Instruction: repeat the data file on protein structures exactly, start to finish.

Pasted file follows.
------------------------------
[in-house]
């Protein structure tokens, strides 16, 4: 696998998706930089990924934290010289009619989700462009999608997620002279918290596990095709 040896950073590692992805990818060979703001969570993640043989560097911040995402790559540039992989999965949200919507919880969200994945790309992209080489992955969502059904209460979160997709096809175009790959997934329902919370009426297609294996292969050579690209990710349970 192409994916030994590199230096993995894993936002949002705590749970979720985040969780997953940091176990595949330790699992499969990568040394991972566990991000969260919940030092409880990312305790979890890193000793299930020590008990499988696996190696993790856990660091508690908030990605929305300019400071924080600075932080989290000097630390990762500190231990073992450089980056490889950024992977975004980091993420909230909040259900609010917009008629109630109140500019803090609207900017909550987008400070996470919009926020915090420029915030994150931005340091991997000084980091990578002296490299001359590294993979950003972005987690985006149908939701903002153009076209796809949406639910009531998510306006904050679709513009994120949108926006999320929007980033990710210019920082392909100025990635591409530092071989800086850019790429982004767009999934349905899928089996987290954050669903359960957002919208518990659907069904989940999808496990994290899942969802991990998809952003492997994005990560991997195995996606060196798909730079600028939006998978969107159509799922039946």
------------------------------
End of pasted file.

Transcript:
[in-house]
């Protein structure tokens, strides 16, 4: 696998998706930089990924934290010289009619989700462009999608997620002279918290596990095709 040896950073590692992805990818060979703001969570993640043989560097911040995402790559540039992989999965949200919507919880969200994945790309992209080489992955969502059904209460979160997709096809175009790959997934329902919370009426297609294996292969050579690209990710349970 192409994916030994590199230096993995894993936002949002705590749970979720985040969780997953940091176990595949330790699992499969990568040394991972566990991000969260919940030092409880990312305790979890890193000793299930020590008990499988696996190696993790856990660091508690908030990605929305300019400071924080600075932080989290000097630390990762500190231990073992450089980056490889950024992977975004980091993420909230909040259900609010917009008629109630109140500019803090609207900017909550987008400070996470919009926020915090420029915030994150931005340091991997000084980091990578002296490299001359590294993979950003972005987690985006149908939701903002153009076209796809949406639910009531998510306006904050679709513009994120949108926006999320929007980033990710210019920082392909100025990635591409530092071989800086850019790429982004767009999934349905899928089996987290954050669903359960957002919208518990659907069904989940999808496990994290899942969802991990998809952003492997994005990560991997195995996606060196798909730079600028939006998978969107159509799922039946």